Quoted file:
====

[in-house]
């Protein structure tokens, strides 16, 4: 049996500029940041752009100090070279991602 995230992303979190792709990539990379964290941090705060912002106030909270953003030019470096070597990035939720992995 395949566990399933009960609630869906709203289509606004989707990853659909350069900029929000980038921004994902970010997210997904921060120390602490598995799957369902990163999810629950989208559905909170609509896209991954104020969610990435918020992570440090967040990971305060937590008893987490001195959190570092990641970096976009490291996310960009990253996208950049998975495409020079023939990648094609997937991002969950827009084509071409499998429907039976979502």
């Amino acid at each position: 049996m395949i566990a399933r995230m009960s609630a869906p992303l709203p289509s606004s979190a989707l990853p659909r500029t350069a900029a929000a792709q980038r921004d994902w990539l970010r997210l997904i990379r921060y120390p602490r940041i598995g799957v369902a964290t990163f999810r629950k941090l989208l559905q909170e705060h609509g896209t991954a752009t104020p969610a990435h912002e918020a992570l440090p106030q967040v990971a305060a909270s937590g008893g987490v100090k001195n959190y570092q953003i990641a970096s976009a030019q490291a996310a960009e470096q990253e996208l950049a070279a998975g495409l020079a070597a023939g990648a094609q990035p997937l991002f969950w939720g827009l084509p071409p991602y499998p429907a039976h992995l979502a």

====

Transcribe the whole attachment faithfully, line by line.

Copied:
[in-house]
């Protein structure tokens, strides 16, 4: 049996500029940041752009100090070279991602 995230992303979190792709990539990379964290941090705060912002106030909270953003030019470096070597990035939720992995 395949566990399933009960609630869906709203289509606004989707990853659909350069900029929000980038921004994902970010997210997904921060120390602490598995799957369902990163999810629950989208559905909170609509896209991954104020969610990435918020992570440090967040990971305060937590008893987490001195959190570092990641970096976009490291996310960009990253996208950049998975495409020079023939990648094609997937991002969950827009084509071409499998429907039976979502």
């Amino acid at each position: 049996m395949i566990a399933r995230m009960s609630a869906p992303l709203p289509s606004s979190a989707l990853p659909r500029t350069a900029a929000a792709q980038r921004d994902w990539l970010r997210l997904i990379r921060y120390p602490r940041i598995g799957v369902a964290t990163f999810r629950k941090l989208l559905q909170e705060h609509g896209t991954a752009t104020p969610a990435h912002e918020a992570l440090p106030q967040v990971a305060a909270s937590g008893g987490v100090k001195n959190y570092q953003i990641a970096s976009a030019q490291a996310a960009e470096q990253e996208l950049a070279a998975g495409l020079a070597a023939g990648a094609q990035p997937l991002f969950w939720g827009l084509p071409p991602y499998p429907a039976h992995l979502a």